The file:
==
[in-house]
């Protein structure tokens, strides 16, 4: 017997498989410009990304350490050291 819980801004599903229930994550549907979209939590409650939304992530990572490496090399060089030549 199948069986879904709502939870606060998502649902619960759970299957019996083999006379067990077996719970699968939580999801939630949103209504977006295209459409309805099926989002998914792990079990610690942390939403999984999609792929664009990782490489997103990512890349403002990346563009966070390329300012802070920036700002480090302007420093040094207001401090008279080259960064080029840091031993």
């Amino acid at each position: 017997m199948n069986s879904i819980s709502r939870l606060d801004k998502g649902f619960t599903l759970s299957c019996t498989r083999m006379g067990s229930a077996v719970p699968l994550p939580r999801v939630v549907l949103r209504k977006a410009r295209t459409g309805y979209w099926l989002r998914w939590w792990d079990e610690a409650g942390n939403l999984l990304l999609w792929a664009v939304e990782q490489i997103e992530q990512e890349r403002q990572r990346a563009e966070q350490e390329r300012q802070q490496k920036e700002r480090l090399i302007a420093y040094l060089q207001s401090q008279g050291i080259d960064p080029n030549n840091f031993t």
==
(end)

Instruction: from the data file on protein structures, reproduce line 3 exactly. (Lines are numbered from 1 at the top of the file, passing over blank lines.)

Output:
């Amino acid at each position: 017997m199948n069986s879904i819980s709502r939870l606060d801004k998502g649902f619960t599903l759970s299957c019996t498989r083999m006379g067990s229930a077996v719970p699968l994550p939580r999801v939630v549907l949103r209504k977006a410009r295209t459409g309805y979209w099926l989002r998914w939590w792990d079990e610690a409650g942390n939403l999984l990304l999609w792929a664009v939304e990782q490489i997103e992530q990512e890349r403002q990572r990346a563009e966070q350490e390329r300012q802070q490496k920036e700002r480090l090399i302007a420093y040094l060089q207001s401090q008279g050291i080259d960064p080029n030549n840091f031993t």